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When I was trying to get my coins in order, I realized that I had to have some uncomfortable conversations with a few people in my life.  In order for me to reach my financial goals, it was imperative for me to sit down and discuss those goals with those close to me.  I had to do this for a few reasons.

  1. For them to hold me accountable.
  2. To ensure that they didn’t ask me to do anything that would compromise me reaching my goals.
  3. So that we could be on the same page.

Even though I found it a bit hard to have these conversations, it had to be done.  I realized that some of the people in my life were impacting my ability to get my finances in order.  Now I’m not blaming anyone else for my financial woes, but they made it a bit harder to stick to the game plan. For example, everyone that knows me, knows that I love a good meal. Because of this fact, I would never be able to turn down an invitation to go out to eat and guess what?  Eating out ain’t cheap! That stuff adds up man!  Eating out was literally killing my pockets, yet I didn’t want to say no to my folks.  Eventually, this had to stop if I wanted to get serious about everything. That’s why I had to speak up and let ninjas know that I had a goal that I was trying to reach and that they should stop inviting me out everywhere.  Guess what happened? They understood!

Despite money being so powerful and prominent in our lives, talking about money isn’t always easy.  Money is one of those things that can evoke so many different emotions and can cause you to throw some blows if you allow it to. It’s mind boggling to me how so many people hate to talk about money when pretty much everything we do revolves around it in some way or another.  I get it, it’s hard, but we can’t keep using that as an excuse to sweep the issue under the rug.

I want you to start having conversations about money with those close to you. Are you wondering about what kind of situations would warrant a money conversation?  Here’s a few examples for you:

  • Your line sisters invite you to happy hour and brunch every week and you want to start saving some money.
  • Your spouse is out of control with their spending and need an intervention.
  • Your homegirl keeps asking you to “loan” her some money and she never pays you back.
  • Your boyfriend expects you to pay for every date night.
  • You want your parents to be your accountability partners so you have to come clean about your money issues.

Got it? Good, because now that you’re clear on some reasons why you may need to have these conversations, let’s get into the how:

  1. Man up. This is the first thing that you need to do in order to have these money conversations, you have to man up and stop avoiding the conversation!  Avoidance gets nothing accomplished and actually prevents you from making strides with your financial goals. You cannot worry about what your loved ones may think.  Don’t let fear hold you back from accomplishing this.
  2. Honesty is the best policy. During these conversations, you’ve gotta be honest. If someone is constantly asking you for money or asking you to go out and spend money and you want to talk with them about it, then you have to let them know how you feel.  They will never know that there’s a problem unless your bring it to their attention.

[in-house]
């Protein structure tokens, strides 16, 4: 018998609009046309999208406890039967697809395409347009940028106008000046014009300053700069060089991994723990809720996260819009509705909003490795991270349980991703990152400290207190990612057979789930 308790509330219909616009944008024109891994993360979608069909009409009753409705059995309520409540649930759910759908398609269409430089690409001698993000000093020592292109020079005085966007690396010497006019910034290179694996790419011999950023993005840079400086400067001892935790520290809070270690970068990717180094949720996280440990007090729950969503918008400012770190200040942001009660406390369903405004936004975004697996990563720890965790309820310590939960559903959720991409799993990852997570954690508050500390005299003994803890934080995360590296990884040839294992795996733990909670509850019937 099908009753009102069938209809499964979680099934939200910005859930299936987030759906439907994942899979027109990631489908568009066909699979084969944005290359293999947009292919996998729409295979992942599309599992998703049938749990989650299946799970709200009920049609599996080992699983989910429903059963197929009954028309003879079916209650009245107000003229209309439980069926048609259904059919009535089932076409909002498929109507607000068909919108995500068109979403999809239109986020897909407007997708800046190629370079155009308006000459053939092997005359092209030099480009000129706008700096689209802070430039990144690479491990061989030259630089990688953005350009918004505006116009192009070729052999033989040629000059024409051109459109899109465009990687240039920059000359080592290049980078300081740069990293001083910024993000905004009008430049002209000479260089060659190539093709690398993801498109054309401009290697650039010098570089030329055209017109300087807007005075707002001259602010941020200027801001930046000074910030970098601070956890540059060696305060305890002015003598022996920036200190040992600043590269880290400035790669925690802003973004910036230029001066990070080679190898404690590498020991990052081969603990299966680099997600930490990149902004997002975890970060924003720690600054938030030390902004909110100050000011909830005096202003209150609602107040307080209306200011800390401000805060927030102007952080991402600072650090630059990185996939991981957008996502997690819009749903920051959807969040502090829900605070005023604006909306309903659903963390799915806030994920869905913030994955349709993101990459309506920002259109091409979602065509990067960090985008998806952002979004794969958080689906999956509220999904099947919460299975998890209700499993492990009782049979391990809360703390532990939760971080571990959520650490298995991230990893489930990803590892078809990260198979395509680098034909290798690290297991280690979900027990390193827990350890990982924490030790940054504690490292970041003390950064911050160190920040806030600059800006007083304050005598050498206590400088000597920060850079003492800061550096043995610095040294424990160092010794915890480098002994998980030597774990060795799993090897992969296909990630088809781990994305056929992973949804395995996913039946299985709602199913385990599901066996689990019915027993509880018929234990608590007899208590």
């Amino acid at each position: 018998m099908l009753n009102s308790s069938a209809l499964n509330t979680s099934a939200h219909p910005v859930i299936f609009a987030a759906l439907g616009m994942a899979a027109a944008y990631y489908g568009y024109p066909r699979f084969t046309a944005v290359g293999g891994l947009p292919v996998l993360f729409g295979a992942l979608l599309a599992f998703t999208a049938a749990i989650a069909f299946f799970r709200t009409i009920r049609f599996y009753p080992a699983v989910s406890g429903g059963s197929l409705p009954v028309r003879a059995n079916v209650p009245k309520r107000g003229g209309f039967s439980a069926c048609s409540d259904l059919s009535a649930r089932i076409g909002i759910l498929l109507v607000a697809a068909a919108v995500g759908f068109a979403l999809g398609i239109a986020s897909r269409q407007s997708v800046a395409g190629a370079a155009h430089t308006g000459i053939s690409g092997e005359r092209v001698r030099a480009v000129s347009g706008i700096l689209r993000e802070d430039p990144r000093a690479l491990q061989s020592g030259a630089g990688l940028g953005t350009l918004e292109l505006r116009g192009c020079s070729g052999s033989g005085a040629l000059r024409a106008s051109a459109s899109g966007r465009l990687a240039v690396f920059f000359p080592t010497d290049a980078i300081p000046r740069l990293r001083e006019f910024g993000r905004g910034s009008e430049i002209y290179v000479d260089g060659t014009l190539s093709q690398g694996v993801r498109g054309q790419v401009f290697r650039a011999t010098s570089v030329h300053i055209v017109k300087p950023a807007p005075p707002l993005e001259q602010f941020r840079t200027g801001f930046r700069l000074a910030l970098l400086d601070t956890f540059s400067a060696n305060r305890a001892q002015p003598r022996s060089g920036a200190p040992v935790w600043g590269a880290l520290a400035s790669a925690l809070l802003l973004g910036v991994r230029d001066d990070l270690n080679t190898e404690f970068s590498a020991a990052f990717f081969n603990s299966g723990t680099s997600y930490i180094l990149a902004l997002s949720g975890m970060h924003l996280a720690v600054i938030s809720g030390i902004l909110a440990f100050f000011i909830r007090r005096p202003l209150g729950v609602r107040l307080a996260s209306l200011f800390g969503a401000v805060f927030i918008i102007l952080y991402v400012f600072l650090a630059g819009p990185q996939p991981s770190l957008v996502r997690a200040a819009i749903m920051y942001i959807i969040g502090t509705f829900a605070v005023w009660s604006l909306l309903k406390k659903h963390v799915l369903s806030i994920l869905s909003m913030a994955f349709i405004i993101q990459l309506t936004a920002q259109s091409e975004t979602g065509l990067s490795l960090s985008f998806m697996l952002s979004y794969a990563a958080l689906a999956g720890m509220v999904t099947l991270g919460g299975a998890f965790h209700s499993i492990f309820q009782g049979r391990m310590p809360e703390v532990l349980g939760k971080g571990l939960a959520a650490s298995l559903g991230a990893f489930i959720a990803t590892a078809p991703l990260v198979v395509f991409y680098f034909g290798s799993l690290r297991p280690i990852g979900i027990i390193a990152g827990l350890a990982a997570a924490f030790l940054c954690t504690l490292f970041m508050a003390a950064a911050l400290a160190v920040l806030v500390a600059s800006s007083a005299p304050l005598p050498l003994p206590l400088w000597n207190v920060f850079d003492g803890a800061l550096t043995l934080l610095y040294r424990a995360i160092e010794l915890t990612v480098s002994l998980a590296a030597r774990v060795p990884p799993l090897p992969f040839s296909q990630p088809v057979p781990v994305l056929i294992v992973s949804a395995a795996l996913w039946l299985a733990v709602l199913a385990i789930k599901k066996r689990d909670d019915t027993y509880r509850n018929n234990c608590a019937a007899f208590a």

3. Have goals set going into the convo. You have to be clear on what the purpose of the conversation is and what you want the outcome to be before uttering a word to your loved one.  By getting clear on what you want, you will be able to convey it easier going in.  Setting goals allows you to stick to the issue at hand and stay focused throughout.
  4. Leave your emotions at the door. The less emotions involved, the easier the conversation will be.  Now I know that this is easier said than done because honey, money is a touchy subject.  People have literally lost their lives over money, so yeah it can get heated. I don’t want the conversations you have to go left.
  5. Show empathy.  You have to put yourself in the other person’s shoes and see where they are coming from.  Actively listen to what they have to contribute to the conversation and see where their head is at.
  6. Watch the tone of your voice and that body language. Like I said, money is a pretty touchy subject and things can get heated.  Make sure that you aren’t giving the wrong signals to the other person through your tone and body language.  Remember that these are key elements of communication and can easily be interpreted as something that you didn’t intend if you aren’t aware.
  7. Break it up into mini convos over time. Talking about money can get overwhelming, so try to have mini conversations with your loved ones over time (if needed) instead of trying to have long, drawn out sessions.  This will also show the other person that you are serious about getting your coins in order.

As long as you are honest, prepared, and level headed going into these conversations, you’ll be completely fine. Your loved ones will be understanding of whatever it is that you come to them with.  Just trust the process; the more you have these honest conversations, the easier they will become over time.  You got this!

Now let’s talk about it.  Do you find it hard to talk to family and friends about money? What do you struggle with specifically?  Sound off in the comments, I wanna hear from you!

P.S. If you thought that this was insanely awesome or made you think about someone that you know, please share this with them!